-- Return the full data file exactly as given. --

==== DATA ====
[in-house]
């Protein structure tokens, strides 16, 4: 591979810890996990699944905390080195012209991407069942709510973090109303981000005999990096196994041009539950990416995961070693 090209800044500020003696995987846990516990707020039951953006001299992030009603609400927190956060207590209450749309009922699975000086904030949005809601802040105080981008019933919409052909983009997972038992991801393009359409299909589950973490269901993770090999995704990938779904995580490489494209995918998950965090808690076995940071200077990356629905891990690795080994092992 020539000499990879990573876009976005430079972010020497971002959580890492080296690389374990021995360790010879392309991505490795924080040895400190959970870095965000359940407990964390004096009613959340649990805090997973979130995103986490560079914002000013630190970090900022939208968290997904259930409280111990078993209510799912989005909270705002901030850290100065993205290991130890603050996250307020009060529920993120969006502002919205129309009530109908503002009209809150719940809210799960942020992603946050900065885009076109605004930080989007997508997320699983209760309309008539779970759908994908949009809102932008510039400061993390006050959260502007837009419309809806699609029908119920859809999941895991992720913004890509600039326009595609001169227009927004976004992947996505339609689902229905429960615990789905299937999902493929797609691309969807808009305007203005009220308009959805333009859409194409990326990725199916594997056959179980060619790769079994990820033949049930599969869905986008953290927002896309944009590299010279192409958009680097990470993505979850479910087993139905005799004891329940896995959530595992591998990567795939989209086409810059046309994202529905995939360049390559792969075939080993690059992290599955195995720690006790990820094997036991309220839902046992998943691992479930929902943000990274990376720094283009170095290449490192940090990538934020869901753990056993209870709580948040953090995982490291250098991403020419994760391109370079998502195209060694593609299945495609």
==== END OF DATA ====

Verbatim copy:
[in-house]
């Protein structure tokens, strides 16, 4: 591979810890996990699944905390080195012209991407069942709510973090109303981000005999990096196994041009539950990416995961070693 090209800044500020003696995987846990516990707020039951953006001299992030009603609400927190956060207590209450749309009922699975000086904030949005809601802040105080981008019933919409052909983009997972038992991801393009359409299909589950973490269901993770090999995704990938779904995580490489494209995918998950965090808690076995940071200077990356629905891990690795080994092992 020539000499990879990573876009976005430079972010020497971002959580890492080296690389374990021995360790010879392309991505490795924080040895400190959970870095965000359940407990964390004096009613959340649990805090997973979130995103986490560079914002000013630190970090900022939208968290997904259930409280111990078993209510799912989005909270705002901030850290100065993205290991130890603050996250307020009060529920993120969006502002919205129309009530109908503002009209809150719940809210799960942020992603946050900065885009076109605004930080989007997508997320699983209760309309008539779970759908994908949009809102932008510039400061993390006050959260502007837009419309809806699609029908119920859809999941895991992720913004890509600039326009595609001169227009927004976004992947996505339609689902229905429960615990789905299937999902493929797609691309969807808009305007203005009220308009959805333009859409194409990326990725199916594997056959179980060619790769079994990820033949049930599969869905986008953290927002896309944009590299010279192409958009680097990470993505979850479910087993139905005799004891329940896995959530595992591998990567795939989209086409810059046309994202529905995939360049390559792969075939080993690059992290599955195995720690006790990820094997036991309220839902046992998943691992479930929902943000990274990376720094283009170095290449490192940090990538934020869901753990056993209870709580948040953090995982490291250098991403020419994760391109370079998502195209060694593609299945495609």